REFUSING to provide a hospital bed for a Crymych dad suffering severe mental health problems was a death sentence for him, his bereaved wife has said.

Matthew Salisbury, who had been complaining of suicidal thoughts, was found dead just 24 hours after it is claimed he was refused a hospital bed at Carmarthen’s Glangwili Hospital.

Mr Salisbury, aged 34, was found dead in Carmarthen last Monday, May 27.

He leaves behind wife Tara, daughter Alysia, and stepchildren Jessica and Abigail.

Tara said: "The more exposure this gets the less chance someone else will suffer the same thing happening to them. I feel the hospital let my husband down terribly in his time of need and they should have followed the Mental Health Act, and admitted him like he asked for outright.”

Tara said Matthew went to the hospital as a final attempt to seek the help he desperately needed, getting “a sympathetic ear and the same referral he would have received from a GP”.

She believes that, if Matthew, who first sought help for depression last October, had been treated as an emergency and admitted, he would still be alive.

After Matthew repeatedly threatened to take his life, Tara accompanied him to Glangwili’s A&E department on Saturday evening, May 25, after being previously advised to go to A&E if he ever made such a threat.

“I took my husband in a state of crisis to the A&E of our local hospital as both doctors and NHS online advises I do, but rather than responding to his obviously distraught mental state and treating him as we had both asked, he was sent home after being told that all mental health care is now solely carried out in the community, therefore they cannot admit people for help anymore.”

Upon their return home, Tara tried desperately to convince Matthew to change his mind about killing himself.

"He got up on the Sunday morning, said goodbye to everyone and left. I hoped that when he left he would just have a think and not go through with it.”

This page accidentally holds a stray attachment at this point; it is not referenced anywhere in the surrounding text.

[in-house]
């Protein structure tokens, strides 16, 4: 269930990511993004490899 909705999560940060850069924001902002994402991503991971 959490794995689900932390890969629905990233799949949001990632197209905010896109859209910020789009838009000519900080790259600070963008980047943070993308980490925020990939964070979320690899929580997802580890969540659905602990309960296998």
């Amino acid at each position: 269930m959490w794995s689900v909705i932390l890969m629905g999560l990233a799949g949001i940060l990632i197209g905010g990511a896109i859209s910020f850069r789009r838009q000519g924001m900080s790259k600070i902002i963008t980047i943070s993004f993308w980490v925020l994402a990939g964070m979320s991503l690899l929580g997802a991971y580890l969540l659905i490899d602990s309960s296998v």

Tara added: “I feel this was effectively a death sentence for him, as I warned them at the time that if they sent him home in his condition, he would likely kill himself.

“It was my understanding that under the Mental Health Act 1983, the hospital had a duty of care to my husband to protect him from harming himself, even if that meant detaining him against his will if necessary.

“I cannot see how they could justify sending us away when we both asked for him to be admitted for the treatment he obviously so desperately needed.

“It is an extremely difficult task for someone in that state to actually seek help, and to have to admit to people he is planning to kill himself – the fact they listened to his plight then sent him away is utterly disgusting in my opinion.

“This could have been avoided if they had actually treated him the night I took him to hospital.”

Police found Matthew dead in his car just outside Carmarthen in the early hours of Monday morning.

Tara said the loss of Matthew, “a loving father and best friend” had not fully sunk in yet.

Joe Teape, Hywel Dda University Health Board Director of Operations and Deputy Chief Executive said: "On behalf of the health board I would like to pass on our sincere condolences to Mr Salisbury’s family following this tragic incident, and in line with our Serious Incident Review protocols I can confirm that we have launched a clinical review into the circumstances surrounding his death.

“The Health Board will contact the family and arrange to meet with the family as part of this process."